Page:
College admissions officers, deans, presidents, and other top brass from 50 or more high-profile institutions like Yale, Harvard, Michigan, and MIT have endorsed a report proposing new standards and criteria for admissions – simply put, the new approach would place less emphasis on standardized test scores, such as SAT and AP exams, and more emphasis on demonstration of community service and caring for others.
The report, springing from a project at Harvard's Graduate School of Education and announced at a press conference in New York by representatives from several major universities, makes recommendations and suggestions rooted in the belief that applicants to college have too much pressure placed on them by the current structure. Changes would aim to relieve stress.
At the moment, this announcement simply outlines a proposal. It is unclear how the recommendations will fare in the practical world of admissions, whether or not the majority of colleges, students, parents, teachers, and other participants in the process will get on board.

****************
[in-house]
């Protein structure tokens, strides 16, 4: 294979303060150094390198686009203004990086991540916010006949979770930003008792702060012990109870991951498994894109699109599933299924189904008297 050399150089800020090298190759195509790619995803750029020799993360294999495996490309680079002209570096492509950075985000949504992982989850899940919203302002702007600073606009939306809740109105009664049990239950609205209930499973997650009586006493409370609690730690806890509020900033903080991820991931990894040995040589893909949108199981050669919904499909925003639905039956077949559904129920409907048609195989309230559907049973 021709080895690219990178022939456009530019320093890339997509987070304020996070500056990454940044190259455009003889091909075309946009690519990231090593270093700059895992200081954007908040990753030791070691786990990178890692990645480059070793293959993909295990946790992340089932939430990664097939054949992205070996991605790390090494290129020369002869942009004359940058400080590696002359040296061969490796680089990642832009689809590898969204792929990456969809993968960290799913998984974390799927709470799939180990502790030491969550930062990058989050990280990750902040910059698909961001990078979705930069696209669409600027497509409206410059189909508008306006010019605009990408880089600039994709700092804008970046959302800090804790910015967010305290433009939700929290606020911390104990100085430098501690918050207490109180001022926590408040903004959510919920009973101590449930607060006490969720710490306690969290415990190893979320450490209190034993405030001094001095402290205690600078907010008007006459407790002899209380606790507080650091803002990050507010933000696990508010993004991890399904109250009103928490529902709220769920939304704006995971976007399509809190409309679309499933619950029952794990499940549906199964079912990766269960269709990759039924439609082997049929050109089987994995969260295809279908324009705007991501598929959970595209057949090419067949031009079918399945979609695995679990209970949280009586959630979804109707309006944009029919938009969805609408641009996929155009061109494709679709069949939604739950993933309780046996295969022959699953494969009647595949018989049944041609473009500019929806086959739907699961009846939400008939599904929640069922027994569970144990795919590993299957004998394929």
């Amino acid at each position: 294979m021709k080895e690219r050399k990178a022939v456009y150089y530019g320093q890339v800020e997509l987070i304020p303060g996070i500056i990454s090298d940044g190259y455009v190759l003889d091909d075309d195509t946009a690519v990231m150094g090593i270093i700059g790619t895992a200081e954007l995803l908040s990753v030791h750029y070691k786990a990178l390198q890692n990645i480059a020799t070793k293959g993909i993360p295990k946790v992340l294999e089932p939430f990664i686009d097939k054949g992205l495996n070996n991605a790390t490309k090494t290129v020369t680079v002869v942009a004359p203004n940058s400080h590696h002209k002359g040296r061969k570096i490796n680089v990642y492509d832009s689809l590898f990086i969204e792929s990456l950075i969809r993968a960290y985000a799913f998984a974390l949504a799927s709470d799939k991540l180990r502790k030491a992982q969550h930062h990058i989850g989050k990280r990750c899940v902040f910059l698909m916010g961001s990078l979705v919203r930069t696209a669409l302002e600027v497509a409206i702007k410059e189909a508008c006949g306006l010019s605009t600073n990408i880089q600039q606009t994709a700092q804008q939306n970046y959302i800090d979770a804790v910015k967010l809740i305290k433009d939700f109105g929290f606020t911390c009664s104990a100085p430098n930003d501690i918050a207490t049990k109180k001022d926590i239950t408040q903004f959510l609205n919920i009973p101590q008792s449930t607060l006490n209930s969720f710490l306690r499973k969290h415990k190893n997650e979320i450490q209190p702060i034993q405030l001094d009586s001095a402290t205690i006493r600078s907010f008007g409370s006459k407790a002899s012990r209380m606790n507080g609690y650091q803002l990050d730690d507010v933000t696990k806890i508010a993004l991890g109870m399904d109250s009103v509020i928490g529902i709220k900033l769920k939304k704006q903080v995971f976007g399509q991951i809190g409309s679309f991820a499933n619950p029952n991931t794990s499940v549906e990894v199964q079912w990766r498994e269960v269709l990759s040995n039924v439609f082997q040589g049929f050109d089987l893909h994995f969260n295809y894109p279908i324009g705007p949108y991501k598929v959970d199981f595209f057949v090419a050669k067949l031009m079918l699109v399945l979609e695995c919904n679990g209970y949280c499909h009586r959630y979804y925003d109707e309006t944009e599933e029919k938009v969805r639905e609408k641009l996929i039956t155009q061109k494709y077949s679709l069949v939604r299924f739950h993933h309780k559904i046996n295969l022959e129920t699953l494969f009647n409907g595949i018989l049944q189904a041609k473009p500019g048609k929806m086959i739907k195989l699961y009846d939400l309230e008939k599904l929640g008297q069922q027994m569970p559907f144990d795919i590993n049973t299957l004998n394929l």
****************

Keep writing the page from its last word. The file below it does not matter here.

What is clear, however, is that good academic and extra-curricular credentials will not be going away as a prerequisite for admission to selective universities.
Concrete, meaningful changes in the admissions process will be easy to identify, should colleges shift gears on requirements to ease the stress for candidates.
For more information about the report, see the article in the Wall Street Journal here
For more information about the college admission process, see Dr. Droge's book, College Admission: A Simple, No-Nonsense Guide To Getting Into The College Of Your Choice here